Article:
Seminar: Freedom, Tolerance, and Civil Society

Lynne Kiesling

The radio silence from yours truly has been due to the concatenation (one of my favorite words) of two events: a project deadline today and my participation as a faculty member in the Institute for Humane Studies seminar Freedom, Tolerance, and Civil Society (note the serial comma, so there, Tom!). I gave three lectures on basic concepts in economics that apply to living together in civil society: the dynamics of how markets work and of prohibition, unintended consequences, and how property rights and ownership induce personal responsibility and self-regulation.

As with most IHS seminars, I got better than I gave; I learned more from the students and my colleagues than I taught. This seminar in particular focused on civil liberties, so it engaged my brain on topics I had not examined critically in quite some time: the drug war, prostitution, gambling, assisted suicide, smoking bans, gun ownership, school choice, and occupational licensing.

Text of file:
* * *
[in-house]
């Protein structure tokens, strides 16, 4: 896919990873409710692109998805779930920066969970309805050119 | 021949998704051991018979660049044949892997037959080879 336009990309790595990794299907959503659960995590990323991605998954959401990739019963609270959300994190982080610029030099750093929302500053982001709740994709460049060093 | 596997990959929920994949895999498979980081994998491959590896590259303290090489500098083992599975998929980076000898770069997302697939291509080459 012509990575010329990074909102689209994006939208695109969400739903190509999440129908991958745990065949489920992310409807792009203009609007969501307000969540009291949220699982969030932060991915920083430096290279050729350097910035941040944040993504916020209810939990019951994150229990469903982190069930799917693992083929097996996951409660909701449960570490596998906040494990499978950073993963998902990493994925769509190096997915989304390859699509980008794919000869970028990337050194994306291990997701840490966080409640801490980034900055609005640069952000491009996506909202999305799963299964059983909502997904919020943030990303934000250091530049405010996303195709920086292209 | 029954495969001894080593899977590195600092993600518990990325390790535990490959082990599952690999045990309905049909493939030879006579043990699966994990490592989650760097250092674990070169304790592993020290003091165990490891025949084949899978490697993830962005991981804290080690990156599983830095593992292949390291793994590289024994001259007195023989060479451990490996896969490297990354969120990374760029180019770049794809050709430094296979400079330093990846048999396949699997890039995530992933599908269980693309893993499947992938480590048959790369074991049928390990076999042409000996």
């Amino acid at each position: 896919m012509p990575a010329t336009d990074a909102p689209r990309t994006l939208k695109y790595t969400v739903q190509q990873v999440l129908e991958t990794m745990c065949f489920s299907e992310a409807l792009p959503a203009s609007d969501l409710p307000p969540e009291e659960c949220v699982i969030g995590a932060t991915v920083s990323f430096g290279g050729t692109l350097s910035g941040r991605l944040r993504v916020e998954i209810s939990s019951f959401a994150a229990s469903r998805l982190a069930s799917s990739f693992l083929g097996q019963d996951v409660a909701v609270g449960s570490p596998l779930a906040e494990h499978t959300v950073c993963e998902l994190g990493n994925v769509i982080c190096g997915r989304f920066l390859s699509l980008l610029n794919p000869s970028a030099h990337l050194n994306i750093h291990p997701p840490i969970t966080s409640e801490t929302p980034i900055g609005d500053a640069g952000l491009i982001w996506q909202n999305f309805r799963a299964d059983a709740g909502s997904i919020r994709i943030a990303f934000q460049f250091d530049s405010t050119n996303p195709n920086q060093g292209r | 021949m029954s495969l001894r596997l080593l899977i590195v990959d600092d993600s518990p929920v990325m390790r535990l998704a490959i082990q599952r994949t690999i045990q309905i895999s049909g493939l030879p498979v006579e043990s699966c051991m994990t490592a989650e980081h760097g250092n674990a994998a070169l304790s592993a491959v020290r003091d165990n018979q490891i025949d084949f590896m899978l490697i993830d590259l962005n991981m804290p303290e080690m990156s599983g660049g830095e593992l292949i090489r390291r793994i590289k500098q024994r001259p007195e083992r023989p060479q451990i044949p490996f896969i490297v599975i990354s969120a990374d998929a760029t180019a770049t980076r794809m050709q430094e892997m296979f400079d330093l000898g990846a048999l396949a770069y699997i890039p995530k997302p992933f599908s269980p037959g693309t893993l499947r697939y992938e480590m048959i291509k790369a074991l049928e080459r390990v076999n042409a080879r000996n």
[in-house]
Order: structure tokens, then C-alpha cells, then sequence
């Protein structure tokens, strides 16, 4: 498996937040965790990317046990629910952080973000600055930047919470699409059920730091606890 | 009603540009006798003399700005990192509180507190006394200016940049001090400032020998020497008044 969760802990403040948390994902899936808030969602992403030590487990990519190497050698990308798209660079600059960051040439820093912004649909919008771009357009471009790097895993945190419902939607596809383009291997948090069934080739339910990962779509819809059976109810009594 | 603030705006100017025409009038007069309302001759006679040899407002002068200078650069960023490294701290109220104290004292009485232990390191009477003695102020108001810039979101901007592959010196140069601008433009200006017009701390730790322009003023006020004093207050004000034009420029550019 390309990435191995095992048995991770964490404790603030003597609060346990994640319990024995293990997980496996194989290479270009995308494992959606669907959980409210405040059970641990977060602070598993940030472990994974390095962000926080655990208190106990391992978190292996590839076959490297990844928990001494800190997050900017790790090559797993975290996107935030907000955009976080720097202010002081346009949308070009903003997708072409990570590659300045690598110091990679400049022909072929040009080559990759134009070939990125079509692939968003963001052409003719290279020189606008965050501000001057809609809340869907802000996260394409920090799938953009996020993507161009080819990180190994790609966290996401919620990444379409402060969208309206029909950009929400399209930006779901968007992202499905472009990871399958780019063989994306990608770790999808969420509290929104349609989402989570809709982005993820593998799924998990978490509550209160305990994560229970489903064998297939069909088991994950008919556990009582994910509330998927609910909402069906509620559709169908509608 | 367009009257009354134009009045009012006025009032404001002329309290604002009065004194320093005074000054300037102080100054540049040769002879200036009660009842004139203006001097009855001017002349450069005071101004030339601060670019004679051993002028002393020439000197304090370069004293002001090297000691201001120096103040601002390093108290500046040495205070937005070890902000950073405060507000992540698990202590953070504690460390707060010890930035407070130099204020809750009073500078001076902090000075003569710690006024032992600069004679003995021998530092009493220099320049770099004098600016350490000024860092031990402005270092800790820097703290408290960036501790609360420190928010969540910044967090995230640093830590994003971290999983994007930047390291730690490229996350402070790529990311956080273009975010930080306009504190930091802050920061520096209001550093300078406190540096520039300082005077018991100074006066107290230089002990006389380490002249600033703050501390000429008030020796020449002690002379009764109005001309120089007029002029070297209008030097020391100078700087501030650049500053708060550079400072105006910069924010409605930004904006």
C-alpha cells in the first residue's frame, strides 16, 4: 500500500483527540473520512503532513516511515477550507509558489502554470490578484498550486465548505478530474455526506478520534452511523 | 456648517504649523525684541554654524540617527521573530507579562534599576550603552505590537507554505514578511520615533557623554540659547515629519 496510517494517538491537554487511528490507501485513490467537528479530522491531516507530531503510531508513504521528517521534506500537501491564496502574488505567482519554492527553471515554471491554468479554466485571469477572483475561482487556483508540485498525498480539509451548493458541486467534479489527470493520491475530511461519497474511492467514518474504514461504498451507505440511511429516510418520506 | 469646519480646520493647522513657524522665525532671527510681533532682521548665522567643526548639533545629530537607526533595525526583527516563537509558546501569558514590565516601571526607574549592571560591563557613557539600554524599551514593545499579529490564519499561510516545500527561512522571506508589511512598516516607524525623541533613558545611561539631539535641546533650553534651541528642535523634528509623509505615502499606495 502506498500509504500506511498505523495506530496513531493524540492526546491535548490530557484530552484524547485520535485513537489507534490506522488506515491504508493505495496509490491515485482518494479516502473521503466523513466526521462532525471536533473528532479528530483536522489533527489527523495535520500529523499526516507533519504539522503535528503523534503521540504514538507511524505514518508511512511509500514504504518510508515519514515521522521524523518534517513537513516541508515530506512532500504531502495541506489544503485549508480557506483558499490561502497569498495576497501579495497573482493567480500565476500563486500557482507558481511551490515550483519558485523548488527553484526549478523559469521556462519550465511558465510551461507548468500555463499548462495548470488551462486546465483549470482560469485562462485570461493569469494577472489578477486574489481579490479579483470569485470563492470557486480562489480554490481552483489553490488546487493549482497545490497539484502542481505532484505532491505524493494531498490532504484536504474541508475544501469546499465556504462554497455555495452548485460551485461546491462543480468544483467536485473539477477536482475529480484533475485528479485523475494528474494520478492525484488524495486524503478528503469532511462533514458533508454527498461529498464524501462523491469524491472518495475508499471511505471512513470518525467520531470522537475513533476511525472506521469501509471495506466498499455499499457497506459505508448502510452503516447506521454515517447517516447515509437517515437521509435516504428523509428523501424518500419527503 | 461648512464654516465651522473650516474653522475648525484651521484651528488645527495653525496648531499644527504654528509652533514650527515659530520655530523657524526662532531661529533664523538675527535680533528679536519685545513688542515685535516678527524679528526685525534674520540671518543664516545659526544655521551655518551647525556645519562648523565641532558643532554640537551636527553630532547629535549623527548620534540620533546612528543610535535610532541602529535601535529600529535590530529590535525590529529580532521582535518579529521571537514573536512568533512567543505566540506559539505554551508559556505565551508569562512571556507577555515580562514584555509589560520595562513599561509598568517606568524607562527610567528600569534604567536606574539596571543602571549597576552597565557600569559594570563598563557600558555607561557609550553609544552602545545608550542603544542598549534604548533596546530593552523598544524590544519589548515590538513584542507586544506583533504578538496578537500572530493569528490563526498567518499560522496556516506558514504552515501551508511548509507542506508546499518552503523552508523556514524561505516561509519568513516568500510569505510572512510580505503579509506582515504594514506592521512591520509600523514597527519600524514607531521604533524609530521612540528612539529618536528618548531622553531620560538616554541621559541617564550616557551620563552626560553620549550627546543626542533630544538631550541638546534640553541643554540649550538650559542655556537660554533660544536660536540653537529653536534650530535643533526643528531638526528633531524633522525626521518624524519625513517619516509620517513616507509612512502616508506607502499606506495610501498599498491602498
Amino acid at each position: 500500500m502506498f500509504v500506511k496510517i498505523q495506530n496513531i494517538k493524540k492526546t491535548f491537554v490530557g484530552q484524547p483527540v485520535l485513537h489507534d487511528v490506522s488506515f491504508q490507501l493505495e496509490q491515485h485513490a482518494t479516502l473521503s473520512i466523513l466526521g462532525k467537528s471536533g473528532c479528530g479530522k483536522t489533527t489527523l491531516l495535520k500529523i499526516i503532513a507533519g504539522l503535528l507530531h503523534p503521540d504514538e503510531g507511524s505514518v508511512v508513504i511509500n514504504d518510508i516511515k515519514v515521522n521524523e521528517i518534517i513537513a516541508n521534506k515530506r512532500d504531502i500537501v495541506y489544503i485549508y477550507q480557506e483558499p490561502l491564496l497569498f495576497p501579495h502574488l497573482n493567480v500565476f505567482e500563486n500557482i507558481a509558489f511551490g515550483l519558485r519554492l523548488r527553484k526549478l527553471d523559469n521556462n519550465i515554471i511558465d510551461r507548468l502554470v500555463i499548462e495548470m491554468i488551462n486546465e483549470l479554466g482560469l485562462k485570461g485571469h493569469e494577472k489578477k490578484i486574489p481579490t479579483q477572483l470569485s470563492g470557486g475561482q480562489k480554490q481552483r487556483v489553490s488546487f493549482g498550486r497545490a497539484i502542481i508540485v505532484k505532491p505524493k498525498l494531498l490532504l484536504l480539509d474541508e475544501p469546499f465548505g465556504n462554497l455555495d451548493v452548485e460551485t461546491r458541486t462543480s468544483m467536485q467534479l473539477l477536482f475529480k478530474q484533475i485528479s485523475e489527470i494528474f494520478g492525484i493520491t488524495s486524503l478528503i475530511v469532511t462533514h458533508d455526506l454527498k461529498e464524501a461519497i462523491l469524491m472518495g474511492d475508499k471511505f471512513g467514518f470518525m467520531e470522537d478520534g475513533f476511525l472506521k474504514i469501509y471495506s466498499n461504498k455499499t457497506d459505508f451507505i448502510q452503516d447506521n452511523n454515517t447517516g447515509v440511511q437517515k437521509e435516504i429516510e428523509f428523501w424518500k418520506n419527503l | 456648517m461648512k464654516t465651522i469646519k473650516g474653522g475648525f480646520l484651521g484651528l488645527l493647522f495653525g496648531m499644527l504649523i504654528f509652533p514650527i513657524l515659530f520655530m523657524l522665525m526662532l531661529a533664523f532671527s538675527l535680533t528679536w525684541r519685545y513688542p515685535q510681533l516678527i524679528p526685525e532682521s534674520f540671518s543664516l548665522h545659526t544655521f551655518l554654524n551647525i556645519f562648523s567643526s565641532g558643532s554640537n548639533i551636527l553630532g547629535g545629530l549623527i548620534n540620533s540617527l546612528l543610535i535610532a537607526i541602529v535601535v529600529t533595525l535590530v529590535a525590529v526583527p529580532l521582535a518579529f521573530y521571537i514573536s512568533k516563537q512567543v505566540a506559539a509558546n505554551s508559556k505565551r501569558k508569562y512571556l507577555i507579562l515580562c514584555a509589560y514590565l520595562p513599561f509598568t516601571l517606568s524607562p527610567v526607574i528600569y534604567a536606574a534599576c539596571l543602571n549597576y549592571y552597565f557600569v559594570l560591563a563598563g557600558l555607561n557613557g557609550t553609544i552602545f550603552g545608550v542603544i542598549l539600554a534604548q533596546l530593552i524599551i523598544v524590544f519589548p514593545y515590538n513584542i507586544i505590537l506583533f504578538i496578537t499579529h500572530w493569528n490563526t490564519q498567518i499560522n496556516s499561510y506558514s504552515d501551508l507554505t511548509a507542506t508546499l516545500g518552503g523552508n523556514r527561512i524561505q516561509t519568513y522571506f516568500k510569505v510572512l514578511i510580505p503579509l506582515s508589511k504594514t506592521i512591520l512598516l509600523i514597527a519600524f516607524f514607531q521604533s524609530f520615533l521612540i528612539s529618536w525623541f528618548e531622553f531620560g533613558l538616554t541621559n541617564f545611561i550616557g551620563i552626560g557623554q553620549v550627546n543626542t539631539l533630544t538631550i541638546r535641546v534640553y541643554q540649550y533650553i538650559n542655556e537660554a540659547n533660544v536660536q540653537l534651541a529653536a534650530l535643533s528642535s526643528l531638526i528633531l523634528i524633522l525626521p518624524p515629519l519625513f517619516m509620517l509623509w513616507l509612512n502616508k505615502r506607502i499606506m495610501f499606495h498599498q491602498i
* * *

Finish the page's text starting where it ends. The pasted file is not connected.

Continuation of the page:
The arguments for individual liberty and personal autonomy in these areas is both practical and moral, and I believe we discussed them all (which is why I’m so bloody tired at the end of the week!). The practice of state paternalism directly contravenes liberty and autonomy, and induces the individual capability for self-regulation to atrophy. It also deteriorates community ties.

But this is not my area of expertise, so I will defer to other more knowledgeable and eloquent parties on these topics, such as Radley Balko. For me, it was a great learning experience.


One thought on “Seminar: Freedom, Tolerance, and Civil Society

  1. Graffiti and vandalism destroy community ties. They are their own tribal and raider culture. They are losers, of course, who can still cause high losses to the fabric of society.

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